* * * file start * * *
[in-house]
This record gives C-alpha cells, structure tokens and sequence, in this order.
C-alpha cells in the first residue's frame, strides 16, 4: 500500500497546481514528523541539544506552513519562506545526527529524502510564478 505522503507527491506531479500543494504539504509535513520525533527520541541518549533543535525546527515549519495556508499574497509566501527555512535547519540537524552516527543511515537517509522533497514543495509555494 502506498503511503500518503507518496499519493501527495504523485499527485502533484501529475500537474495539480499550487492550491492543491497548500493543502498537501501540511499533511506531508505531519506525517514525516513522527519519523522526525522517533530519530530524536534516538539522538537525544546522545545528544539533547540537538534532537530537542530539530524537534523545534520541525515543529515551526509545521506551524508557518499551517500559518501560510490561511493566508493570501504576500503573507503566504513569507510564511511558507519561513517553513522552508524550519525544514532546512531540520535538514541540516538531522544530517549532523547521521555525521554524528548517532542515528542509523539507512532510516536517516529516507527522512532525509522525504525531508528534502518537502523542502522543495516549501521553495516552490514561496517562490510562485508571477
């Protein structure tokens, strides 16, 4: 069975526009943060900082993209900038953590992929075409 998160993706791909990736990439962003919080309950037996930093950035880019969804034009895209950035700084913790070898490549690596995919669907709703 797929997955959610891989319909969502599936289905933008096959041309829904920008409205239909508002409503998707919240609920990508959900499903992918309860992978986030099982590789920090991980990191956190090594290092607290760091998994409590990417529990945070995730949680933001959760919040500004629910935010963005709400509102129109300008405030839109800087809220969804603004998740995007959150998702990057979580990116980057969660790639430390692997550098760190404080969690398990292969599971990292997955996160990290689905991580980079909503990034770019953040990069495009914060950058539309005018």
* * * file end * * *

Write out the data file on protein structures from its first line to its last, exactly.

[in-house]
This record gives C-alpha cells, structure tokens and sequence, in this order.
C-alpha cells in the first residue's frame, strides 16, 4: 500500500497546481514528523541539544506552513519562506545526527529524502510564478 505522503507527491506531479500543494504539504509535513520525533527520541541518549533543535525546527515549519495556508499574497509566501527555512535547519540537524552516527543511515537517509522533497514543495509555494 502506498503511503500518503507518496499519493501527495504523485499527485502533484501529475500537474495539480499550487492550491492543491497548500493543502498537501501540511499533511506531508505531519506525517514525516513522527519519523522526525522517533530519530530524536534516538539522538537525544546522545545528544539533547540537538534532537530537542530539530524537534523545534520541525515543529515551526509545521506551524508557518499551517500559518501560510490561511493566508493570501504576500503573507503566504513569507510564511511558507519561513517553513522552508524550519525544514532546512531540520535538514541540516538531522544530517549532523547521521555525521554524528548517532542515528542509523539507512532510516536517516529516507527522512532525509522525504525531508528534502518537502523542502522543495516549501521553495516552490514561496517562490510562485508571477
């Protein structure tokens, strides 16, 4: 069975526009943060900082993209900038953590992929075409 998160993706791909990736990439962003919080309950037996930093950035880019969804034009895209950035700084913790070898490549690596995919669907709703 797929997955959610891989319909969502599936289905933008096959041309829904920008409205239909508002409503998707919240609920990508959900499903992918309860992978986030099982590789920090991980990191956190090594290092607290760091998994409590990417529990945070995730949680933001959760919040500004629910935010963005709400509102129109300008405030839109800087809220969804603004998740995007959150998702990057979580990116980057969660790639430390692997550098760190404080969690398990292969599971990292997955996160990290689905991580980079909503990034770019953040990069495009914060950058539309005018």